`Extinct human gene helped Tibetans survive high altitudes`
In a ground breaking discovery, researchers have found that Tibetans were able to adapt to high altitudes thanks to a gene picked up when their ancestors mated with a species of humans they helped push to extinction.
Washington: In a ground breaking discovery, researchers have found that Tibetans were able to adapt to high altitudes thanks to a gene picked up when their ancestors mated with a species of humans they helped push to extinction.
This is the first time a gene from another human species has been shown unequivocally to have helped modern humans adapt to their environment.
An unusual variant of a gene involved in regulating the body`s production of haemoglobin - the molecule that carries oxygen in the blood - became widespread in Tibetans after they moved onto the high-altitude plateau several thousand years ago.
This variant allowed them to survive despite low-oxygen levels at elevations of 15,000 feet or more whereas most people develop thick blood at high altitudes, leading to cardiovascular problems, researchers from University of California (UC), Berkeley, claimed.
"We have very clear evidence that this version of the gene came from Denisovans, a mysterious human relative that went extinct 40,000-50,000 years ago, around the same time as the more well-known Neanderthals, under pressure from modern humans," explained Rasmus Nielsen, professor of integrative biology at UC Berkeley.
"This shows very clearly and directly that humans evolved and adapted to new environments by getting their genes from another species," he noted.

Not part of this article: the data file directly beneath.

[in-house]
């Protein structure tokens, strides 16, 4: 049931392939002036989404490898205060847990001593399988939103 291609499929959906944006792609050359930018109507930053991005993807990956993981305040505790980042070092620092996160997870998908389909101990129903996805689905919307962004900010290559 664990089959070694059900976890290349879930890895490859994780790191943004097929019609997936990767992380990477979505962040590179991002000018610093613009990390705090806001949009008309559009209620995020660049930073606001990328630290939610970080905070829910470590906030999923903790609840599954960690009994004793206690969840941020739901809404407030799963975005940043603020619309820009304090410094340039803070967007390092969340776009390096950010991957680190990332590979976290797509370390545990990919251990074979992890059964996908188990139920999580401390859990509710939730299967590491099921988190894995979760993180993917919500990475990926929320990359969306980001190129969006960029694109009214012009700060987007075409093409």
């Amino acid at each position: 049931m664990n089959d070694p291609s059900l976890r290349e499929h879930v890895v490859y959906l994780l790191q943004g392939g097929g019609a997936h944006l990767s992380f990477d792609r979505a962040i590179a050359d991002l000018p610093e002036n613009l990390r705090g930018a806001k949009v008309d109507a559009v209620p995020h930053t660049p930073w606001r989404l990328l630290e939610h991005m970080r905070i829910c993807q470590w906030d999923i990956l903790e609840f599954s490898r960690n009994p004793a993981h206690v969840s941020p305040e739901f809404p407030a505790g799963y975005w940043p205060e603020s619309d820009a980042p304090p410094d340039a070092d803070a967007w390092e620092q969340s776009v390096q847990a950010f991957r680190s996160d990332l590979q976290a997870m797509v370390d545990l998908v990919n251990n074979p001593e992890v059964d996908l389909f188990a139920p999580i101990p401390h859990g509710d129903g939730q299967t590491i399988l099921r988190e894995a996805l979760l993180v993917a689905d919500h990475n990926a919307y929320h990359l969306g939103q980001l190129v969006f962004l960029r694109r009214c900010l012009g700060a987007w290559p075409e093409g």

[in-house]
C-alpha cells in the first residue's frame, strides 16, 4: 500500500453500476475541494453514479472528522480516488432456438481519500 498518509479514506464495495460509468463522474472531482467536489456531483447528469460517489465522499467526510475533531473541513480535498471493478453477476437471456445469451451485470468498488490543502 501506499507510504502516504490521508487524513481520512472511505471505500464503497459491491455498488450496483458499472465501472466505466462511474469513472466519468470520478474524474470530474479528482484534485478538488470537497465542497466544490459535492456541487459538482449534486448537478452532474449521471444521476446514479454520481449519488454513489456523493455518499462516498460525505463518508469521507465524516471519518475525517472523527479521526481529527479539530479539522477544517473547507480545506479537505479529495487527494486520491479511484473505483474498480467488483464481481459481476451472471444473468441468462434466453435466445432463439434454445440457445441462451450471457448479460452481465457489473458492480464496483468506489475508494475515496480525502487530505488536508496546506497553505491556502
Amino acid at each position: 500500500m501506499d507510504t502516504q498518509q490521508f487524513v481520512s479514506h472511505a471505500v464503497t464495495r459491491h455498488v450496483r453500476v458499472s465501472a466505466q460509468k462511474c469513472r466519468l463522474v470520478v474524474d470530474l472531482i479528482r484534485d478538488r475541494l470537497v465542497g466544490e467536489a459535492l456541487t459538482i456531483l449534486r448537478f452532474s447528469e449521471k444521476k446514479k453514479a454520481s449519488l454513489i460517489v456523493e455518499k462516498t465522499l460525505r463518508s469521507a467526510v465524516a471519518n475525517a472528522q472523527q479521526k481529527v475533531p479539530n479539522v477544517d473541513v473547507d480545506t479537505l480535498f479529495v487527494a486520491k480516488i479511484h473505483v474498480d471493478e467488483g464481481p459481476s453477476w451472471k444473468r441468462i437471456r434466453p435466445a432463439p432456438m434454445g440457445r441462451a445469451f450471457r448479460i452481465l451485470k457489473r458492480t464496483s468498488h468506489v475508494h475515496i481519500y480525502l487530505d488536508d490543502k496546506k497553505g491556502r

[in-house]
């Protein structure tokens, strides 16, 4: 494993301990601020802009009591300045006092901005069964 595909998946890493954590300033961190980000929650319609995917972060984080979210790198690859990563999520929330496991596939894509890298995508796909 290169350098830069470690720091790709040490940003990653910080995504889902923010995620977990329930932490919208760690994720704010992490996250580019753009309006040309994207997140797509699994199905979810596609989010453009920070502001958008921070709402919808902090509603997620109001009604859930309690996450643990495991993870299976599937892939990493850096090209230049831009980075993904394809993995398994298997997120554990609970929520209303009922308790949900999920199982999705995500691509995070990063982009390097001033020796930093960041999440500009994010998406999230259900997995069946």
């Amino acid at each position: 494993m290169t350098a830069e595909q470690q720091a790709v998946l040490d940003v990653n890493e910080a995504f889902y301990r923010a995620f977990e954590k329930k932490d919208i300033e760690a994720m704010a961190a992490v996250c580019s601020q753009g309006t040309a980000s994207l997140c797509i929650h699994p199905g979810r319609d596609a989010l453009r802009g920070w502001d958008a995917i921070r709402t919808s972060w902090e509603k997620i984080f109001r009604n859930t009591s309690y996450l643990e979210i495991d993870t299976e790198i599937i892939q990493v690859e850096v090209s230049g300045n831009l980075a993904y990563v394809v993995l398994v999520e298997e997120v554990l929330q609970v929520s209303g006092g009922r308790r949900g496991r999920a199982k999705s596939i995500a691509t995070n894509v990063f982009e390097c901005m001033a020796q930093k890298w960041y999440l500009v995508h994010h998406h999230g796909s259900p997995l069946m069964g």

The gene, called EPAS1, is activated when oxygen levels in the blood drop, triggering production of more haemoglobin.
At high altitude, the common variants of the gene boost haemoglobin and its carrier, red blood cells, too much, increasing the thickness of the blood and leading to hypertension and heart attacks.
The variant or allele found in Tibetans raises haemoglobin and red blood cell levels only slightly at high elevation, avoiding the side-effects seen in most people who relocate to elevations above 13,000 feet.
"We found part of the EPAS1 gene in Tibetans is almost identical to the gene in Denisovans and very different from all other humans," Nielsen emphasised.
For the study published in the journal Nature, Nielsen and his colleagues subsequently sequenced the EPAS1 gene in an additional 40 Tibetans and 40 Han Chinese.
The data revealed that the high-altitude variant of EPAS1 is so unusual that it could only have come from Denisovans, the study concluded.